The question of the possibilities of our population is one which has engaged the attention of many, and has elicited a variety of opinions. Some have possibly estimated it too high ; others, and these are the more numerous, we think, have estimated the possibilities too low. Any estimate made can, of course, only be approximately correct, though there is a legitimate basis upon which to base our calculations. The ability of a country to sustain a population depends upon its extent and its productive power, though these facts are modified by the largeness or smallness of the demands of the people who may occupy it, which, of course, varies greatly in different ages and with different people. England, for instance, alone sustains a population of over thirty millions of people, whose demands are very high, in an area of some fifty thousand-square miles. This is a tremendous population, representing about five hundred and seventeen to the square mile, but it is nevertheless sustained with ease and in comfort, indeed, one might say luxury, for nowhere in the world is there to be found an equal proportion of wealth. Moreover, this population is still rapidly on the increase.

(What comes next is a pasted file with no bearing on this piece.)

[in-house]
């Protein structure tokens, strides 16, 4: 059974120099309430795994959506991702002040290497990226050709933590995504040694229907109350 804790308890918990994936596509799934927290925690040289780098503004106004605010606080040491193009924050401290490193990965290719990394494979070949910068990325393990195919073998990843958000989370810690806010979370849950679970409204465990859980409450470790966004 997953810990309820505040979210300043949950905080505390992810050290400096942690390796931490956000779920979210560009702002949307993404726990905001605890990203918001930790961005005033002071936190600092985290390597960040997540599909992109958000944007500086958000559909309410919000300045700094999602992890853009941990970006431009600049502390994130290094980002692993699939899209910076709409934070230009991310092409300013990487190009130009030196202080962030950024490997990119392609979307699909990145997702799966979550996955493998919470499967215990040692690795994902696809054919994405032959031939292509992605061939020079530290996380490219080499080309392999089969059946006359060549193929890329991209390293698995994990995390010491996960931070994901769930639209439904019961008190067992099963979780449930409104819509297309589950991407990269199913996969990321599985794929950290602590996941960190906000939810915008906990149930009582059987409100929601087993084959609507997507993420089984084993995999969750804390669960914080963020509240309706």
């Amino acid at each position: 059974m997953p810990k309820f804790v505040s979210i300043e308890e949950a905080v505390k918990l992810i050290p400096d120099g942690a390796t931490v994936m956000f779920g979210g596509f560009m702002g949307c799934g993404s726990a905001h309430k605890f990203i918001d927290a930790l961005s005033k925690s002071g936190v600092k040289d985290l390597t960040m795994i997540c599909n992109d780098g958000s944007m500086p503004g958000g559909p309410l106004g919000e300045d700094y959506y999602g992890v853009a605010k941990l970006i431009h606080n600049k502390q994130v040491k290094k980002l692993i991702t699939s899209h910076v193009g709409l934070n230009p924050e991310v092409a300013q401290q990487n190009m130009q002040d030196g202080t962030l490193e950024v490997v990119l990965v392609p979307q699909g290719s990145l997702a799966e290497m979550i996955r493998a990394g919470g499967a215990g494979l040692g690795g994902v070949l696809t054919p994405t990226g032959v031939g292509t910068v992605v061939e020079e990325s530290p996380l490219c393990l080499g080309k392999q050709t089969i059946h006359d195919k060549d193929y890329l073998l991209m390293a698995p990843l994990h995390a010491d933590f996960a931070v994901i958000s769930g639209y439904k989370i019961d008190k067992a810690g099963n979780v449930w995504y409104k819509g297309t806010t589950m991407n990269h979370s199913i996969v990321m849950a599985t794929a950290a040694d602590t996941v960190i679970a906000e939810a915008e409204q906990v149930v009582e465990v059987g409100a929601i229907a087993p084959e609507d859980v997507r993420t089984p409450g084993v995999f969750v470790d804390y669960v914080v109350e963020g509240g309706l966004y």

Now, if we apply this standard to the two million square miles of Canada’s habitable domain, it would give us the tremendous population of one billion souls at the same density. Of course, no reasonable person would likely make such a claim for our country ; population in this land will not likely ever become so uniformly dense, or anything like it. The question is, by what figure should we divide such an estimate, to come at a just and reasonable result. If we could sustain one-quarter the population of England per square mile it would still give us two hundred and fifty millions of people. Is this unreasonable ? To answer this we must pursue the question a little farther. We may turn to some other country, where the conditions of life are more similar to our own. Let us look at European Russia, for instance. Here is a country of large and varied area and resources, largely sharing our climatic conditions, and may fairly represent the possibilities of our own country as to population. In European Russia, south of the 60th degree of north latitude, we have at present a density of population of about sixty-eight to the square mile. This, on a similar basis, would give us a population of about one hundred and forty millions, but Russia is still a rather sparsely settled country, and is rapidly increasing in population, and these figures do – not represent her full possibility. Let us take at random a group of her older western provinces north of the 50th degree of north latitude. These provinces have a density of one hundred and seventy-nine to the square mile, which, if applied to Canada, would mean an ultimate population, at the same rate, of 350,000,000.